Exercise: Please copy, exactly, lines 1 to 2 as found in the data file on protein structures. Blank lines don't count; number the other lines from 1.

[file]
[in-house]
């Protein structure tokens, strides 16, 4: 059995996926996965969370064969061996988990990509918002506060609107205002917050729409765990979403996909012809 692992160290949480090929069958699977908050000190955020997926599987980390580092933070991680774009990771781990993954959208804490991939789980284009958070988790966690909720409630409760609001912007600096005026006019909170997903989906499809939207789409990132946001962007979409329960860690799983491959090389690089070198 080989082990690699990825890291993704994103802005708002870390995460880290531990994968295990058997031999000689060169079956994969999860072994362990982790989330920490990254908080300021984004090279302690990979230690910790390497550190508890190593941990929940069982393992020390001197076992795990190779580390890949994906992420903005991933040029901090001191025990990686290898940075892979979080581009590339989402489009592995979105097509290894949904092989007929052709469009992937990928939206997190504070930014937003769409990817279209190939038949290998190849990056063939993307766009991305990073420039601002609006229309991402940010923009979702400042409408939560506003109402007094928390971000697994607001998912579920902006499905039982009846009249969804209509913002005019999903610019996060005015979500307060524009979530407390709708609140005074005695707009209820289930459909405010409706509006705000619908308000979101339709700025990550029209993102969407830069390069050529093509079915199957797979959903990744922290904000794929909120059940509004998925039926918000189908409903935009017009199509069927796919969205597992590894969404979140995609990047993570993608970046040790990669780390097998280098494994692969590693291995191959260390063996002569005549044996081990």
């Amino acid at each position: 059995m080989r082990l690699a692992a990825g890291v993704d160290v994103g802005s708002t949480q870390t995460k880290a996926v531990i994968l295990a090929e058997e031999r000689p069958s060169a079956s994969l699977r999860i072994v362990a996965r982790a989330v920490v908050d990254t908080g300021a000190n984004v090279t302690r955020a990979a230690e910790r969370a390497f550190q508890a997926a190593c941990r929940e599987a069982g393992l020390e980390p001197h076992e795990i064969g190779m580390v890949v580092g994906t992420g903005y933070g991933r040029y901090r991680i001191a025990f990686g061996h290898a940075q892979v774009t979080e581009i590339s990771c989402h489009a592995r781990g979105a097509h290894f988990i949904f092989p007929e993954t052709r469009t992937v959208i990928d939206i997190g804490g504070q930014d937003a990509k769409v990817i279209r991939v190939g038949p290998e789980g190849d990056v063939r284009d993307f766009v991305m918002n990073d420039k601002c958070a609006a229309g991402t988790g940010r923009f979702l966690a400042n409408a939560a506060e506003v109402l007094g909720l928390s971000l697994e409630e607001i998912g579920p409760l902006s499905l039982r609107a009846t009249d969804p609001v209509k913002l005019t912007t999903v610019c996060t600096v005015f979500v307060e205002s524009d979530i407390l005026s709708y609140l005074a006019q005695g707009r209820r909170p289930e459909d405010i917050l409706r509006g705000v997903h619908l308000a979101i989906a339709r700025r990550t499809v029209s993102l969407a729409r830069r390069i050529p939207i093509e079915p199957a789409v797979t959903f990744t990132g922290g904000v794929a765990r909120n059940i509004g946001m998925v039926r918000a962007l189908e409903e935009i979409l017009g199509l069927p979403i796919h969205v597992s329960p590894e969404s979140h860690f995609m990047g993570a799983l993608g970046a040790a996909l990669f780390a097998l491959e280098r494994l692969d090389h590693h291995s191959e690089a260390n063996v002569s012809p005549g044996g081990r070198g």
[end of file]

[in-house]
């Protein structure tokens, strides 16, 4: 059995996926996965969370064969061996988990990509918002506060609107205002917050729409765990979403996909012809 692992160290949480090929069958699977908050000190955020997926599987980390580092933070991680774009990771781990993954959208804490991939789980284009958070988790966690909720409630409760609001912007600096005026006019909170997903989906499809939207789409990132946001962007979409329960860690799983491959090389690089070198 080989082990690699990825890291993704994103802005708002870390995460880290531990994968295990058997031999000689060169079956994969999860072994362990982790989330920490990254908080300021984004090279302690990979230690910790390497550190508890190593941990929940069982393992020390001197076992795990190779580390890949994906992420903005991933040029901090001191025990990686290898940075892979979080581009590339989402489009592995979105097509290894949904092989007929052709469009992937990928939206997190504070930014937003769409990817279209190939038949290998190849990056063939993307766009991305990073420039601002609006229309991402940010923009979702400042409408939560506003109402007094928390971000697994607001998912579920902006499905039982009846009249969804209509913002005019999903610019996060005015979500307060524009979530407390709708609140005074005695707009209820289930459909405010409706509006705000619908308000979101339709700025990550029209993102969407830069390069050529093509079915199957797979959903990744922290904000794929909120059940509004998925039926918000189908409903935009017009199509069927796919969205597992590894969404979140995609990047993570993608970046040790990669780390097998280098494994692969590693291995191959260390063996002569005549044996081990």